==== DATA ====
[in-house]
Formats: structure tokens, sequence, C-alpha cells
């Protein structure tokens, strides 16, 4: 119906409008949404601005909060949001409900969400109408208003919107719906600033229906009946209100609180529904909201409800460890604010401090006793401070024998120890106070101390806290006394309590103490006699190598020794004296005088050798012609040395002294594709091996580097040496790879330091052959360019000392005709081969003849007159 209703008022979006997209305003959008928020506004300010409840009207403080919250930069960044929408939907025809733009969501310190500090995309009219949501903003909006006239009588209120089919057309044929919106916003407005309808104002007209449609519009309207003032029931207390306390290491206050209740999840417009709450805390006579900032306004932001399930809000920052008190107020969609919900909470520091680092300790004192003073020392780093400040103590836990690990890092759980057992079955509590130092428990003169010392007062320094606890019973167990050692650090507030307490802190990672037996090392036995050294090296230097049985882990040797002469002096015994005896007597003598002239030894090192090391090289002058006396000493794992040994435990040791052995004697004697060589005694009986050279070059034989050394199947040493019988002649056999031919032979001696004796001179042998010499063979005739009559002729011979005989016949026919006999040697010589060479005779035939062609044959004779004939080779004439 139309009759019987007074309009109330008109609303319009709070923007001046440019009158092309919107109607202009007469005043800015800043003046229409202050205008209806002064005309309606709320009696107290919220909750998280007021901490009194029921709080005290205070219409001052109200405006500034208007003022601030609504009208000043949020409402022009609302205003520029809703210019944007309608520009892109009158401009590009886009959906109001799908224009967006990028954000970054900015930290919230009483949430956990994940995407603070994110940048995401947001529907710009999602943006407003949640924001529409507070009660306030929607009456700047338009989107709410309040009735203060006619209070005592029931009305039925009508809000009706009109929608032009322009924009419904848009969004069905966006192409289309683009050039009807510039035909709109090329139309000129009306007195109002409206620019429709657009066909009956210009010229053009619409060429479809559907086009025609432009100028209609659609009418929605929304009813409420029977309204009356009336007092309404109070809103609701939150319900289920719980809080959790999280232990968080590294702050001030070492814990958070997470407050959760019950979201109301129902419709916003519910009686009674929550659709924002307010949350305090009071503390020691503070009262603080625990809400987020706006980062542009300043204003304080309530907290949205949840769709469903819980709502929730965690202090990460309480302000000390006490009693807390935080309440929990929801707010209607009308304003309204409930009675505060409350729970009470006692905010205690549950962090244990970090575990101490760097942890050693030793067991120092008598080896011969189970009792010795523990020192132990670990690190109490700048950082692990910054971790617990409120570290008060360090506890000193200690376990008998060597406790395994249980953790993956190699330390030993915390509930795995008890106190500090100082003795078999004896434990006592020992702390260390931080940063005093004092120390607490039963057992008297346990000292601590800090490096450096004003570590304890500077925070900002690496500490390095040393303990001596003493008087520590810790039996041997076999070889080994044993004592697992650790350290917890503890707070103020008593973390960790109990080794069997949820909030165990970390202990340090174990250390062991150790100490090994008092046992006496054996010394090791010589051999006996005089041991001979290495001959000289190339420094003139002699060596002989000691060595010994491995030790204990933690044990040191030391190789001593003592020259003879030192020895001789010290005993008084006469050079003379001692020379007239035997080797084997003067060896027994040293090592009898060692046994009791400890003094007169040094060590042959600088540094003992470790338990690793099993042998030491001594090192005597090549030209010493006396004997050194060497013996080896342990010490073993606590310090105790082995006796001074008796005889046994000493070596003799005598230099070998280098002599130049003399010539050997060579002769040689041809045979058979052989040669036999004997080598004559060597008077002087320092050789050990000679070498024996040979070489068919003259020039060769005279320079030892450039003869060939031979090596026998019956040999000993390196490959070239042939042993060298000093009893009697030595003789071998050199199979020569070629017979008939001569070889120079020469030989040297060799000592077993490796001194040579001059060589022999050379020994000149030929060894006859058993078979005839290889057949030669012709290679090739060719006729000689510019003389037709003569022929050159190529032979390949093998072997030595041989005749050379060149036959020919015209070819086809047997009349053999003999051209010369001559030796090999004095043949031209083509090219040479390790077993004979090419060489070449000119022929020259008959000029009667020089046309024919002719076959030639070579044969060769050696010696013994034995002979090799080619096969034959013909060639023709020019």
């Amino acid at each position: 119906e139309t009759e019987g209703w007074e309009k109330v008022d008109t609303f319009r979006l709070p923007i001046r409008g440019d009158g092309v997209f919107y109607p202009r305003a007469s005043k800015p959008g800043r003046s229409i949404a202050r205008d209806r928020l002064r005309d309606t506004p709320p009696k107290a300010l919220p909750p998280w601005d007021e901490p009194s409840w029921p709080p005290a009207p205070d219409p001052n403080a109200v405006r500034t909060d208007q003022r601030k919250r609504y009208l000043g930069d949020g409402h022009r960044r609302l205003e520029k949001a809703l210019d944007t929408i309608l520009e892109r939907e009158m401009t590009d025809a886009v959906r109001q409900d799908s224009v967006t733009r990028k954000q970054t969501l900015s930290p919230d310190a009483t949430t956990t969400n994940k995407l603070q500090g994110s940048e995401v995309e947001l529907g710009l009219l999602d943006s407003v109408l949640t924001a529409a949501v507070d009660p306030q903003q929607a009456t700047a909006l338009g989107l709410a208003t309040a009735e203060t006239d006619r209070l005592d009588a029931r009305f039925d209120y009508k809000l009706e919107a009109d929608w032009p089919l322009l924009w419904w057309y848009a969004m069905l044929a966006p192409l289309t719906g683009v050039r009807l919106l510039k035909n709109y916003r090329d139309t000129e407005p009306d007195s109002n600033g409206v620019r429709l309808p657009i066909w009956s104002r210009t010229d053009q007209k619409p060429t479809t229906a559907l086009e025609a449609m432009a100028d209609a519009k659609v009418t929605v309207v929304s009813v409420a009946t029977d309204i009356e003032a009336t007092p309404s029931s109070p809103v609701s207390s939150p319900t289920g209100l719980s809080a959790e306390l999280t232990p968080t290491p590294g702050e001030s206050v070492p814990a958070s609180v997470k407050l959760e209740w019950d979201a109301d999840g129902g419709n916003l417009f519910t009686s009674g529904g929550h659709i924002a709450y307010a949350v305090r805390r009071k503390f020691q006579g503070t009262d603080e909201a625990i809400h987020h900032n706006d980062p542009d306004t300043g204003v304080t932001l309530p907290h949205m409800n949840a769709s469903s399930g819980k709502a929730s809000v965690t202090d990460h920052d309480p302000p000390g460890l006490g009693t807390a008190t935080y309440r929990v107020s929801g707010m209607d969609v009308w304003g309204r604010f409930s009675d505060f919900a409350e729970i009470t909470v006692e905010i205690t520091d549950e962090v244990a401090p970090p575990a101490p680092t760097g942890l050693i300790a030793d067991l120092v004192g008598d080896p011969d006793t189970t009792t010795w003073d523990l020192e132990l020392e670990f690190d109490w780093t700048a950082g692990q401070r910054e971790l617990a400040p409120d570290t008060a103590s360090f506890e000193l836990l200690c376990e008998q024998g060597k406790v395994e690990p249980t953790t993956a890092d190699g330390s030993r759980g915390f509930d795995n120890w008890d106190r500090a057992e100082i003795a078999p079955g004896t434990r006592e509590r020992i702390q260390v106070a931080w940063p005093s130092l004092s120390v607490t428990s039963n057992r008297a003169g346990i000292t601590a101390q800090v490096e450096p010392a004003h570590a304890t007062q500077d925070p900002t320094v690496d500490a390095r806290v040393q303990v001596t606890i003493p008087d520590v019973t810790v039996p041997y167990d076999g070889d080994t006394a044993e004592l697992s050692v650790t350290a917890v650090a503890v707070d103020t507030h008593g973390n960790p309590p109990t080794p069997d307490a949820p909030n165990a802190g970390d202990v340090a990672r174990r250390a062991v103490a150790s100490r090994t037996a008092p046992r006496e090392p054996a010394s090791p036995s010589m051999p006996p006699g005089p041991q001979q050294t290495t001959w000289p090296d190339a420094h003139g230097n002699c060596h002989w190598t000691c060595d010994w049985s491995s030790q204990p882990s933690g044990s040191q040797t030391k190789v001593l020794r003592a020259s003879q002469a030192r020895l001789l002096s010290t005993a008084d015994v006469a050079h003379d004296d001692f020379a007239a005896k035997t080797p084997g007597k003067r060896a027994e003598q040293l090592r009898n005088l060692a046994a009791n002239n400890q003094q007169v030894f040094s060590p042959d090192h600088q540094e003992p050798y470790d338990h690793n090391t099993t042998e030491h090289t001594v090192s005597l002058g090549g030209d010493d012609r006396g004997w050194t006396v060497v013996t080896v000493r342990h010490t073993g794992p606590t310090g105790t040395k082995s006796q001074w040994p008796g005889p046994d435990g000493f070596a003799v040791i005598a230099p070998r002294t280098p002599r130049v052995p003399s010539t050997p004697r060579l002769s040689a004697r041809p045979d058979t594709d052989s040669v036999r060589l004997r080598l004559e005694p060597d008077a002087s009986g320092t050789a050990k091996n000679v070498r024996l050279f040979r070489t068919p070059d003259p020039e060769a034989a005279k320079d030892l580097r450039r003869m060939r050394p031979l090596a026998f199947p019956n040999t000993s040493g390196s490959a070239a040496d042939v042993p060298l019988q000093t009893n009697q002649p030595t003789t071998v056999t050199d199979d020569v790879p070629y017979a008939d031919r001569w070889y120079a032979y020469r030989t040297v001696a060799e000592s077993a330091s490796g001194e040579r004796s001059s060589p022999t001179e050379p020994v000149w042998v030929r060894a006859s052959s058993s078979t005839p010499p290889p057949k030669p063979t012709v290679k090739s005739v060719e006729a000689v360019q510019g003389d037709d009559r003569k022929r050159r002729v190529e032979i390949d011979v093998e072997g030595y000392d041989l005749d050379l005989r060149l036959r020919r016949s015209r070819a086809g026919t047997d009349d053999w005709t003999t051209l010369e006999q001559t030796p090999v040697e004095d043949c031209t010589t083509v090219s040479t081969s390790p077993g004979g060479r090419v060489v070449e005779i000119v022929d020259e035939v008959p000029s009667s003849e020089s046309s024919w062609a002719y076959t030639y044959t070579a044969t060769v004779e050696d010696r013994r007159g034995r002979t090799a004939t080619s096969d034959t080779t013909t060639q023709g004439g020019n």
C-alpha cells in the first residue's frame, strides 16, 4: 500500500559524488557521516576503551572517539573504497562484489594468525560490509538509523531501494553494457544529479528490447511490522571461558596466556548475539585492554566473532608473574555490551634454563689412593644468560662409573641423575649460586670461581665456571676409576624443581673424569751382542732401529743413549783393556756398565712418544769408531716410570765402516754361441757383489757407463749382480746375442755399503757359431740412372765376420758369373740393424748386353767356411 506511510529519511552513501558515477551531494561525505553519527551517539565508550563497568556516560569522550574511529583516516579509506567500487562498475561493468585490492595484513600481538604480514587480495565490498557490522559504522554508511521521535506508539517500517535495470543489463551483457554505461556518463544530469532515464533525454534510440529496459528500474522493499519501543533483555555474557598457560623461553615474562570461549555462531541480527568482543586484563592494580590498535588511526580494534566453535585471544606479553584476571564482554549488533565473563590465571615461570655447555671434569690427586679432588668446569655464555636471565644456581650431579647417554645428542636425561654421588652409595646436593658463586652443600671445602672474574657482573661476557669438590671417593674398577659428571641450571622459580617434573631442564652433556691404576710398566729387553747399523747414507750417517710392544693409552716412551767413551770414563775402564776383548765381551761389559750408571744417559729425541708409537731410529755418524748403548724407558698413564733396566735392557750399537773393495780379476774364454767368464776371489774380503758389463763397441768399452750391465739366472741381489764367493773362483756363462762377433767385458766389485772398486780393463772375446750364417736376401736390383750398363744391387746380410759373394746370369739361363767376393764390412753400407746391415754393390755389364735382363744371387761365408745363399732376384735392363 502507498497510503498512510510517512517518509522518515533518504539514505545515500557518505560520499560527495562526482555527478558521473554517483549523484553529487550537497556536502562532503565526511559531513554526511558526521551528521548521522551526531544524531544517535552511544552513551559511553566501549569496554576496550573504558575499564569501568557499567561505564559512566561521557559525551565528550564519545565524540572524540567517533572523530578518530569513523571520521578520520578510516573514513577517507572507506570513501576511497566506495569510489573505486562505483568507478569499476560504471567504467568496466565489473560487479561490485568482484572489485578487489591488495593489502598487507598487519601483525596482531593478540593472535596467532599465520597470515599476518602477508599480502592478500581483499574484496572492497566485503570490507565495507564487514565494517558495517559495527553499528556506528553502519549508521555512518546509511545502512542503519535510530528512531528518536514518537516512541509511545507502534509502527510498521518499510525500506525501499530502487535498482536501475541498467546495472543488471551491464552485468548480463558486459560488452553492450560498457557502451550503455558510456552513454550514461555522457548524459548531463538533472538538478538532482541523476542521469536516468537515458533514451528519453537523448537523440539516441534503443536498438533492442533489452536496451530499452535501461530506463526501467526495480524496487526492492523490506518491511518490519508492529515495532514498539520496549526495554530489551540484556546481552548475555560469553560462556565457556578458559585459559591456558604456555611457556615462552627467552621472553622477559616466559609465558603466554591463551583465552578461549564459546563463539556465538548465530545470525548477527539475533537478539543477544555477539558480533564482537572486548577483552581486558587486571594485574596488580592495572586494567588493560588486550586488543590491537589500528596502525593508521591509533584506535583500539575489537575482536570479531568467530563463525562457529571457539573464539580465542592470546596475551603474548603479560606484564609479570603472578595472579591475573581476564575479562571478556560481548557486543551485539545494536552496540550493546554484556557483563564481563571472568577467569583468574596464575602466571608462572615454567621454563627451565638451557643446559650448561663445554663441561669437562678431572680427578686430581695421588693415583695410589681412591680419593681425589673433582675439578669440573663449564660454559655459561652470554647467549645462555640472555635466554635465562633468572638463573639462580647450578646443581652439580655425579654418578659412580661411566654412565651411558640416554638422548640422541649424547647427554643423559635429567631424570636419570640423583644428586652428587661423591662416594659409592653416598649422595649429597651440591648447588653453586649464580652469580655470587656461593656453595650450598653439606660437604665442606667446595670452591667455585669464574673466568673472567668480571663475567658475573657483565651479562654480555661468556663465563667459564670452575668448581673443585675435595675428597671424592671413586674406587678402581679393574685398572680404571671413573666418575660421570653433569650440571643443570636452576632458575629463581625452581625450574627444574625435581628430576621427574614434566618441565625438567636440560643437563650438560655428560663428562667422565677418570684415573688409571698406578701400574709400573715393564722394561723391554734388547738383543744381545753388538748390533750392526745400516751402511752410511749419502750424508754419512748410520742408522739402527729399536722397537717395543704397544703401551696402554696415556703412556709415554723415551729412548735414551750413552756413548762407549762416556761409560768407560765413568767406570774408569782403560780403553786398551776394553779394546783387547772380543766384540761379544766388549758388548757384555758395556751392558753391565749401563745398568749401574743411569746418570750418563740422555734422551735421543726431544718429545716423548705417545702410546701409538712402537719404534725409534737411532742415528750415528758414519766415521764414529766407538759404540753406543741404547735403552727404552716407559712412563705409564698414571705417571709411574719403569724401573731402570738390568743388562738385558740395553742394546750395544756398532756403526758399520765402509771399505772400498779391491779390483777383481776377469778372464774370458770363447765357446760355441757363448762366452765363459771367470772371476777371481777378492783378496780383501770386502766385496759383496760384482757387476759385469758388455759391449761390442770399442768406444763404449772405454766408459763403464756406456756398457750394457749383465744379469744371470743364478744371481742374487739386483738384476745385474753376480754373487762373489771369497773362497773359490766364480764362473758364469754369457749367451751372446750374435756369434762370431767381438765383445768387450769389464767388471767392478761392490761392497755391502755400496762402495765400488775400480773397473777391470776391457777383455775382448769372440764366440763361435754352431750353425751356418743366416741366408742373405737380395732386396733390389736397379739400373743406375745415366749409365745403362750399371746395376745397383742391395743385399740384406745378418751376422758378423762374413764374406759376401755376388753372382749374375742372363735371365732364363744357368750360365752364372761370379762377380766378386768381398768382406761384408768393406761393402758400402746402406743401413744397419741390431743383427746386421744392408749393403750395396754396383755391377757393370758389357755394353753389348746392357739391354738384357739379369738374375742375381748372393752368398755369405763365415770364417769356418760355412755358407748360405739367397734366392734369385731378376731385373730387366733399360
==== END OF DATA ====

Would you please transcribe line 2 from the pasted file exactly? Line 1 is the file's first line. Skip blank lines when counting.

Formats: structure tokens, sequence, C-alpha cells